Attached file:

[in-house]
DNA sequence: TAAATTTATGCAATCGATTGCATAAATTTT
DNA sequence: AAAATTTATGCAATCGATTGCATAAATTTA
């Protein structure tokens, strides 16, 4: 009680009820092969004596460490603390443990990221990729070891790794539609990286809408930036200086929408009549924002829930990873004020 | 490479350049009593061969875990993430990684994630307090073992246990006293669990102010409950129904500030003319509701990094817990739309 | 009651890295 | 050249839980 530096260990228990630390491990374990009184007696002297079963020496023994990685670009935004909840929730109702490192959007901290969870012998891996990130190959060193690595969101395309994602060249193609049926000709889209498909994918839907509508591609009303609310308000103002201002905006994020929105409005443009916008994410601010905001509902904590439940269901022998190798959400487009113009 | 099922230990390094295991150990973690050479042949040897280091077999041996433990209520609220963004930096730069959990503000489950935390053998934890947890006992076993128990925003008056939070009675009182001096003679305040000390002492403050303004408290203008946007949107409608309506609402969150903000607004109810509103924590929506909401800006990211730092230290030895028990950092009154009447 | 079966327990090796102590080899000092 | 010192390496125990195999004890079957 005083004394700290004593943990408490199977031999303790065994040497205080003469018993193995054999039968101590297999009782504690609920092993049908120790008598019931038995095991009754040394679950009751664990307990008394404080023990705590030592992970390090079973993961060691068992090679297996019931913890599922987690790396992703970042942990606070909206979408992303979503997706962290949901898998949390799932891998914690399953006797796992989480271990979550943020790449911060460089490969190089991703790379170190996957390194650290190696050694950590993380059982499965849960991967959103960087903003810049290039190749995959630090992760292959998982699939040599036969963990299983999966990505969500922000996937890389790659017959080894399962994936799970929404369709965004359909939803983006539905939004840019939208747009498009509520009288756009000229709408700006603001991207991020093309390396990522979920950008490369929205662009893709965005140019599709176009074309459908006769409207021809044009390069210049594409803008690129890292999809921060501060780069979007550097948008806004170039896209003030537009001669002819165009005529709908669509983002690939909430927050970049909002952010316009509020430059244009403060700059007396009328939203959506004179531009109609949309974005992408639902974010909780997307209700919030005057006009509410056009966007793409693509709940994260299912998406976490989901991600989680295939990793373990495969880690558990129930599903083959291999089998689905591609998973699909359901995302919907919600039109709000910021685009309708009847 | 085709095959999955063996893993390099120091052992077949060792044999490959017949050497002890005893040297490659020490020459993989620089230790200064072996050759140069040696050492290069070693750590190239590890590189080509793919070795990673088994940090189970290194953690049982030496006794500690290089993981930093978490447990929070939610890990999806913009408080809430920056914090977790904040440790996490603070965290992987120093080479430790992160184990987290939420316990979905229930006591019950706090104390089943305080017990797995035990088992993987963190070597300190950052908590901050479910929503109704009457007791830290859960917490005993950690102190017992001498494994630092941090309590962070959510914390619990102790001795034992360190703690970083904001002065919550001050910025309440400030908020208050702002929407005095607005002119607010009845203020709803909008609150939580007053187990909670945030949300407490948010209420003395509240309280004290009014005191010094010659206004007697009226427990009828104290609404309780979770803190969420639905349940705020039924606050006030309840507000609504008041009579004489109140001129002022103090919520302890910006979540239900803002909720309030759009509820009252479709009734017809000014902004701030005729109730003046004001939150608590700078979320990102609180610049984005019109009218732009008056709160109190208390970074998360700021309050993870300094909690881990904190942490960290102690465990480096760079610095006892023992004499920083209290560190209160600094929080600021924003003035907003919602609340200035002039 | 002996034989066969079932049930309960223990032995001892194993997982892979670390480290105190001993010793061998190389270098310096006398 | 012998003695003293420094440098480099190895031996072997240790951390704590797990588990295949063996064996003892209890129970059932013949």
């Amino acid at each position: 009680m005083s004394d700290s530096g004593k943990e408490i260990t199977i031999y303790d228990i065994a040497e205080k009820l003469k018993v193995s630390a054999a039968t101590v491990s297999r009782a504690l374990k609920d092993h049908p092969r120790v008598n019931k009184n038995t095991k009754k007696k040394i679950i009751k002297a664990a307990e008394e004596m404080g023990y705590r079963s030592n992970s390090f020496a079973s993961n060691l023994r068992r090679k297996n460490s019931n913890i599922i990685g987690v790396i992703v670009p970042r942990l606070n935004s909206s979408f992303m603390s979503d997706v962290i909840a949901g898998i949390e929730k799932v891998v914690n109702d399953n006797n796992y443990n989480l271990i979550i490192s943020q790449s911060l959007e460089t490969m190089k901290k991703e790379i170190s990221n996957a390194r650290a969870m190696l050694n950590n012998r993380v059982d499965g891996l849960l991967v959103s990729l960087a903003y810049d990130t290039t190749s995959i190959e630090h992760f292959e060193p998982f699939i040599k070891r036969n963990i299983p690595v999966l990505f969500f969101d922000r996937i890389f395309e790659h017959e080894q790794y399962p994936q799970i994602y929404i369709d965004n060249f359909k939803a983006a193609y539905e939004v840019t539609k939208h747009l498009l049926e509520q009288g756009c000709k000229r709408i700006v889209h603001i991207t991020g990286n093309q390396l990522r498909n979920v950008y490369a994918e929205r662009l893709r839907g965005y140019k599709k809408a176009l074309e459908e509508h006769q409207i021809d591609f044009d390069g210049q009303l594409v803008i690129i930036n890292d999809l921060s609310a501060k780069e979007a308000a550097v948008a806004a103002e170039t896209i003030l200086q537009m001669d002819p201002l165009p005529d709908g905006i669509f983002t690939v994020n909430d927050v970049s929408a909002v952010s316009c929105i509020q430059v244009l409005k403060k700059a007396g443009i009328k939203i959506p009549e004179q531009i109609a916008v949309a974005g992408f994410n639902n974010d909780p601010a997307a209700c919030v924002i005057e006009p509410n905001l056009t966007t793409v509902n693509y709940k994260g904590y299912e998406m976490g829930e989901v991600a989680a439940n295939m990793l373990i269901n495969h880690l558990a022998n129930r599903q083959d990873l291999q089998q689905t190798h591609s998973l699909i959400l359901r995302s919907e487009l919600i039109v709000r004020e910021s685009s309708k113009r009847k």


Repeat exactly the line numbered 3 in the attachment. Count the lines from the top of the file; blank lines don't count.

DNA sequence: AAAATTTATGCAATCGATTGCATAAATTTA